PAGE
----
By Greg Hammond, J.D.
Alleged commercial end users of semi-fabricated aluminum and consumer end users of finished aluminum products lacked antitrust standing to pursue claims that aluminum futures traders and warehouse operators manipulated a price component for aluminum in the Detroit metro area. The U.S. Court of Appeals in New York City affirmed dismissal of the commercial and consumer plaintiffs’ antitrust claims, finding that the end users failed to demonstrate—and could not demonstrate—that they suffered antitrust injury (In re Aluminum Warehousing Antitrust Litigation, August 9, 2016, Jacobs, D.).
The commercial and consumer end users claimed that the aluminum futures trader and warehouse operator defendants conspired to manipulate the regional premium in the Detroit metro area so that it no longer accurately reflected the cost of delivering, financing, and insuring local, immediately available aluminum in the Midwest. The trader defendants allegedly cancelled customers’ rights to obtain a specific lot of aluminum at a particular London Metal Exchange (LME) affiliated warehouse and directed the warehouse operators to shuttle aluminum from one warehouse to another. In addition, the warehouse operator defendants treated the minimum load-out requirement as a maximum, and offered incentive payments to attract more aluminum. The district court dismissed the commercial and consumer end users’ complaint without leave to amend, and the plaintiffs appealed.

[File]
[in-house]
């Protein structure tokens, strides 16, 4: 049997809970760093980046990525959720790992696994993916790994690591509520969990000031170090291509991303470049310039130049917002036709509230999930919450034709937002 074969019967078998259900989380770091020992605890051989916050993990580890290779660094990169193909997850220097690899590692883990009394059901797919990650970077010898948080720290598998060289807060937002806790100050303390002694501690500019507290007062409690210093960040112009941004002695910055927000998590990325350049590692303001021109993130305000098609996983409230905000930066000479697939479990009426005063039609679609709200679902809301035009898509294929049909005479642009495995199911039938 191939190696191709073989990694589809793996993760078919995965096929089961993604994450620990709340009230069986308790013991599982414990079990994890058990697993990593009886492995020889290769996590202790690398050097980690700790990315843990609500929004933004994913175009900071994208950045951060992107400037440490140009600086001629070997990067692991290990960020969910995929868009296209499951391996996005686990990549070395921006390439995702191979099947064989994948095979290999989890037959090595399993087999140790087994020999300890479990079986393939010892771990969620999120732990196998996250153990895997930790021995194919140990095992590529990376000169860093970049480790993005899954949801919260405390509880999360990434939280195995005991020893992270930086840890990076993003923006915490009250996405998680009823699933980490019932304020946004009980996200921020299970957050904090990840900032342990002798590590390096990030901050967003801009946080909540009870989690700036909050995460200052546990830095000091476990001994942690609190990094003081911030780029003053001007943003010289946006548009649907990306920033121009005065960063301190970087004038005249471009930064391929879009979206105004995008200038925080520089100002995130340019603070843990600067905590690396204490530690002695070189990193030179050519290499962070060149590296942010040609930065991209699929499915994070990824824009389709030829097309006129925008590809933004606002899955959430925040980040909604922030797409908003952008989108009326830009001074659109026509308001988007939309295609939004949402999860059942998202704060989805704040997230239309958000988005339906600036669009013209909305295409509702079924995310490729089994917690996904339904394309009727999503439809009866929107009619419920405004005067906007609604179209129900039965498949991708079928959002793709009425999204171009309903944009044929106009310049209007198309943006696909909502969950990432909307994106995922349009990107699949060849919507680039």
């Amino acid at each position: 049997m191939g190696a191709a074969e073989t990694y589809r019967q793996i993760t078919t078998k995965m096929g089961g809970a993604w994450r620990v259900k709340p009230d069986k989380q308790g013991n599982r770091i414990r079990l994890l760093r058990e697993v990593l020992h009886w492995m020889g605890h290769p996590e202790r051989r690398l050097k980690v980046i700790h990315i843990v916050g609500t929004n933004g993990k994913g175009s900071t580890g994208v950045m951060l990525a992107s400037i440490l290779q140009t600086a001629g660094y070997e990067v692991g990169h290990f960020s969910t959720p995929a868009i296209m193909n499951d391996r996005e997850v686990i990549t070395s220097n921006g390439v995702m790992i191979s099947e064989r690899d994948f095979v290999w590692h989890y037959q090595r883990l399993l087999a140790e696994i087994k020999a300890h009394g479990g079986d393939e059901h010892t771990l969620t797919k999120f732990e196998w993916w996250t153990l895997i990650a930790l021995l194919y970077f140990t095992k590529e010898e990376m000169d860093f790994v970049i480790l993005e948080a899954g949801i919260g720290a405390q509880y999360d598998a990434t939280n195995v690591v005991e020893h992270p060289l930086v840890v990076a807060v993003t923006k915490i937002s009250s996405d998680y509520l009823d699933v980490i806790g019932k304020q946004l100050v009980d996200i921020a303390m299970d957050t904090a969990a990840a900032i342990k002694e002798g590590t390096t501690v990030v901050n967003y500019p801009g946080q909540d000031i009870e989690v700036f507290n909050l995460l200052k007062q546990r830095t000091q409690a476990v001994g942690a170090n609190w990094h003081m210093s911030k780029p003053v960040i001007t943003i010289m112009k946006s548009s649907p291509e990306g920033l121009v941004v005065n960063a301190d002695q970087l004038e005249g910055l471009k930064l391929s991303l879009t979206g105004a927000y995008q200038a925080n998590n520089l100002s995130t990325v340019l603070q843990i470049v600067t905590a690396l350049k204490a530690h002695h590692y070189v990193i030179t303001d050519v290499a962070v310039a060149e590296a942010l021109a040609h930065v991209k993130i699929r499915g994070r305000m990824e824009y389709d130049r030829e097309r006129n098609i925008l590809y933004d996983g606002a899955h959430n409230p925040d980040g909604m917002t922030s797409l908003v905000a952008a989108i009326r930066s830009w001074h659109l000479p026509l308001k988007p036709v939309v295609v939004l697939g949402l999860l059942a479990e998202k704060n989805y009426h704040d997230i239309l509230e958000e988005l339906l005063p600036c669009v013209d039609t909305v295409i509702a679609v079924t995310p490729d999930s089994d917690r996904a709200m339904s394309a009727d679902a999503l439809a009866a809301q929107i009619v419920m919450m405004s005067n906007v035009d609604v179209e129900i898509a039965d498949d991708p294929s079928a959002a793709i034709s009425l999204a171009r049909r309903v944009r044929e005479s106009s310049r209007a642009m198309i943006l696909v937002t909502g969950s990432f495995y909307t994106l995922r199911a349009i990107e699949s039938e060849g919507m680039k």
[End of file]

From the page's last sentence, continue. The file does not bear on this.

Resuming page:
Antitrust standing, injury. The commercial and consumer end users failed to demonstrate antitrust injury, the appellate court affirmed. In particular, the plaintiffs did not store aluminum in the defendants’ warehouses; they did not trade aluminum futures contracts with the defendants; and they did not allege that any of the aluminum they purchased was ever stored in any of the defendants’ warehouses, or was the underlying asset for any of the defendants’ futures trades. The court found that whatever injury the consumer and commercial end user plaintiffs suffered—which was based solely on their purchases of aluminum and aluminum products on the physical aluminum market, where prices were allegedly affected by the defendants’ alleged anticompetitive behavior—was not inextricably intertwined with whatever injury the defendants allegedly intended to inflict. All of the anticompetitive conduct would have occurred, and would have been felt, in the LME-warehouse storage market. However, the plaintiffs did not allege and could not allege that they participated in that market, the court stated.
Various state consumer protection and unfair trade practice claims were also properly dismissed, the appellate court concluded, because the complaint failed to explain adequately how the defendants’ conduct violated any of the statutes, or why any of the state law claims should survive if the antitrust claims were dismissed.
The cases are Nos. 14-3574(L) and 14-3581 (CON).
Attorneys: Kimberly A. Justice (Kessler Topaz Meltzer & Check, LLP), Jonathan W. Cuneo (Cuneo Gilbert & LaDuca, LLP), and Daniel C. Girard (Girard Gibbs LLP) for Plaintiffs-Appellants Commercial End Users. Douglas G. Thompson (Finkelstein Thompson LLP) and Brian R. Strange (Strange & Butler) for Plaintiffs-Appellants Consumer End Users. Richard C. Pepperman II (Sullivan & Cromwell LLP), John M. Nannes (Skadden, Arps, Slate, Meagher & Flom LLP), Robert D. Wick (Covington & Burling LLP), and Eliot Lauer (Curtis, Mallet-Prevost, Colt & Mosle LLP) for Goldman Sachs Group, Inc.; GS Power Holdings LLC; Metro International Trade Services, LLC.
Companies: Goldman Sachs Group, Inc.; GS Power Holdings LLC; Metro International Trade Services, LLC
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